Bleeding Risks With Mirtazapine and Bupropion: Meta-Analysis

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Current evidence does not demonstrate that mirtazapine and bupropion are associated with a lower bleeding risk than SSRIs.
Current evidence does not demonstrate that mirtazapine and bupropion are associated with a lower bleeding risk than SSRIs.

The use of selective serotonin reuptake inhibitors (SSRIs) is associated with an increased risk for bleeding. A systematic review and meta-analysis of the antidepressants mirtazapine and bupropion, both of which commonly lack serotonin transporter reuptake inhibition, was reported in the Journal of Affective Disorders. Although these agents have been suggested as alternatives to SSRIs in patients at risk for bleeding, insufficient evidence is available on their use in these individuals.

The researchers conducted a systematic review and meta-analysis, using an evidence-based approach, to investigate the bleeding risks associated with mirtazapine and bupropion. From 1946 through May 2017, a total of 3981 possible studies were identified. The studies selected were based on predefined eligibility established by 2 independent reviewers.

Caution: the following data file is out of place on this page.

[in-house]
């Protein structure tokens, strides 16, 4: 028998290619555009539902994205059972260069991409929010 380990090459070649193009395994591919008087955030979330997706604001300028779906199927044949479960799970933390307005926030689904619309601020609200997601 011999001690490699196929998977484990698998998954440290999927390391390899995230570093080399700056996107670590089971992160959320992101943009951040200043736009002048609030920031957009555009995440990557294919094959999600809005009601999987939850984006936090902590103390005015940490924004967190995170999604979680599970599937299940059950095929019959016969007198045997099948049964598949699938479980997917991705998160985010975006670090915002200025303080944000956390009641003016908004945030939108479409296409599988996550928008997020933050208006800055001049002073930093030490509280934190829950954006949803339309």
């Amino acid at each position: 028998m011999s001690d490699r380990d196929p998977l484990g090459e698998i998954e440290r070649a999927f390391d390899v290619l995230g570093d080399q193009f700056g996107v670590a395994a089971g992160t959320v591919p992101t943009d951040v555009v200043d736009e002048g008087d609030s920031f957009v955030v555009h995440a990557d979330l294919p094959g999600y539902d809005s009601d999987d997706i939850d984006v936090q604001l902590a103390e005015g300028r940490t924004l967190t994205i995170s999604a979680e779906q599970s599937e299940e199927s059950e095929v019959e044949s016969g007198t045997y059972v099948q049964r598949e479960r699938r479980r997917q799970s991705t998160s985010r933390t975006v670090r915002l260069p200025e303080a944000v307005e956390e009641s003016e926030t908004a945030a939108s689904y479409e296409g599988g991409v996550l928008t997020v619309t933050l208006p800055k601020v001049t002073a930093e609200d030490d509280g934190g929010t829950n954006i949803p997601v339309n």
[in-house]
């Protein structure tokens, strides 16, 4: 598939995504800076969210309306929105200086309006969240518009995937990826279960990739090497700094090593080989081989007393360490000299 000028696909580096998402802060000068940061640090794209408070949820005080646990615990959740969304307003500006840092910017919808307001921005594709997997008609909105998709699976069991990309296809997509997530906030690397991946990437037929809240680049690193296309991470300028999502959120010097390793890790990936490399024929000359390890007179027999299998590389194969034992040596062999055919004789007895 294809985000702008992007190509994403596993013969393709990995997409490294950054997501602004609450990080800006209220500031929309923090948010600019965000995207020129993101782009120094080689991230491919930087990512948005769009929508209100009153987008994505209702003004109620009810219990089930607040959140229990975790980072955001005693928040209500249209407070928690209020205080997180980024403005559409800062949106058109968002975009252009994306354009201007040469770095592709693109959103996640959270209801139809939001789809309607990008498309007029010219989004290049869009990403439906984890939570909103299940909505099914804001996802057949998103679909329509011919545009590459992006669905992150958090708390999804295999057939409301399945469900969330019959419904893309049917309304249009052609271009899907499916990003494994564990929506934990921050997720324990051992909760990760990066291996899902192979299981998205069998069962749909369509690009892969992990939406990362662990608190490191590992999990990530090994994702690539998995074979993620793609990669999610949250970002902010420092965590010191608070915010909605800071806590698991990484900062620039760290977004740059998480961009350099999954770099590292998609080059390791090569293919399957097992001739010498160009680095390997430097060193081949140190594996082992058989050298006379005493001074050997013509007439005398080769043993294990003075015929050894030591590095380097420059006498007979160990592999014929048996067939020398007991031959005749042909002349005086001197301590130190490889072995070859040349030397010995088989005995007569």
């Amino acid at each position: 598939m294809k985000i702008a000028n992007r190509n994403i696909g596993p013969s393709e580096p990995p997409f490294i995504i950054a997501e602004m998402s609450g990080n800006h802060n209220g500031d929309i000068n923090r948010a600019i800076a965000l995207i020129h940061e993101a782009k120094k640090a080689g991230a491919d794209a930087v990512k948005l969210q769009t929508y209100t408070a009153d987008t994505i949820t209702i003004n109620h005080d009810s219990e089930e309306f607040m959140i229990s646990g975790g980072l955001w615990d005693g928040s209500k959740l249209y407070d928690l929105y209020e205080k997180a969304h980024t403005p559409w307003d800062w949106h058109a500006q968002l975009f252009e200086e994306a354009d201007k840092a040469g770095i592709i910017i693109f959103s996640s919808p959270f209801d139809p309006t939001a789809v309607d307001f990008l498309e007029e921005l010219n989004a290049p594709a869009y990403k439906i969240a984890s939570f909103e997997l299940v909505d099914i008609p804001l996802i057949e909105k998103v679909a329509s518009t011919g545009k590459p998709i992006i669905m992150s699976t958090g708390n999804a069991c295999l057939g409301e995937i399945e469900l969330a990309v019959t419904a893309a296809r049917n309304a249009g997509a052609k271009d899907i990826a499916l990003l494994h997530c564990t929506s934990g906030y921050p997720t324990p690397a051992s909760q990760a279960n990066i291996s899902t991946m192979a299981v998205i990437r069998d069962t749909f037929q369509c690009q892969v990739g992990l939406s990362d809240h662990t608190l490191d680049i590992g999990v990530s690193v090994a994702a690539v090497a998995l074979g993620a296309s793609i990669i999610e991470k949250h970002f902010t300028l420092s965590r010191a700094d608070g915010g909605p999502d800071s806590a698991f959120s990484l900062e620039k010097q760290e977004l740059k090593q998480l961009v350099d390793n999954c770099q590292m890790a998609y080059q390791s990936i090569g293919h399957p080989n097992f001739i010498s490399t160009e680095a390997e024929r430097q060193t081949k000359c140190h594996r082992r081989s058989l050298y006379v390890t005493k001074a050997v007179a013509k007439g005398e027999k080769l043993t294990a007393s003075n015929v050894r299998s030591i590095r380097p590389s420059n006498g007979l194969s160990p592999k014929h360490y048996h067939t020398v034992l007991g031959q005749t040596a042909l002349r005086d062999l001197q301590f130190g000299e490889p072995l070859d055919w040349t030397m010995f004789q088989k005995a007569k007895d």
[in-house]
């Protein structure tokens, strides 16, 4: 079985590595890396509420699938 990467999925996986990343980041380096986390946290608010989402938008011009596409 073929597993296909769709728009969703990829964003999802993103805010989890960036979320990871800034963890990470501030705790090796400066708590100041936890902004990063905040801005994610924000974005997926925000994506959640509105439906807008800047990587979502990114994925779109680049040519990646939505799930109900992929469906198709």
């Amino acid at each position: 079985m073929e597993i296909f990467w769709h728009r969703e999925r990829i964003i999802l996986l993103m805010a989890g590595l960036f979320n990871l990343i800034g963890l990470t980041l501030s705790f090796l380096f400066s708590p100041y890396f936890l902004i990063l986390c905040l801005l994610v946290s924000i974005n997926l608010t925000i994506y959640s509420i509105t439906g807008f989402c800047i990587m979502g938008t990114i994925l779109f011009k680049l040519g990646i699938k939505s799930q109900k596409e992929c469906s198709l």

A total of 5 meta-analyses that included 7 studies were performed. With respect to mirtazapine use, 6 case-control studies and 1 control study were identified; 3 case-control studies examined the bleeding risk with bupropion. The investigators included only studies that evaluated the bleeding risk associated with mirtazapine and bupropion compared with controls or with SSRIs. Studies that examined the bleeding risk of mirtazapine and/or bupropion vs other classes of antidepressants were excluded from the meta-analyses.

Patients treated with mirtazapine were at a greater risk for gastrointestinal bleeding than those not taking an antidepressant (odds ratio, 1.17; 95% CI, 1.01-1.38). No differences were reported in bleeding risk between mirtazapine and SSRIs and between bupropion and SSRIs.

The researchers concluded that it is premature to recommend mirtazapine and bupropion as antidepressant therapy in patients with a risk for bleeding. Current evidence does not demonstrate that mirtazapine and bupropion are associated with a lower bleeding risk than SSRIs. Future studies with larger sample sizes and longitudinal follow-up are warranted.

Reference

Na KA, Jung HY, Cho SJ, Cho SE. Can we recommend mirtazapine and bupropion for patients at risk for bleeding? A systematic review and meta-analysis [published online August 8, 2017]. J Affect Disord. doi:10.1016/j.jad.2017.08.002



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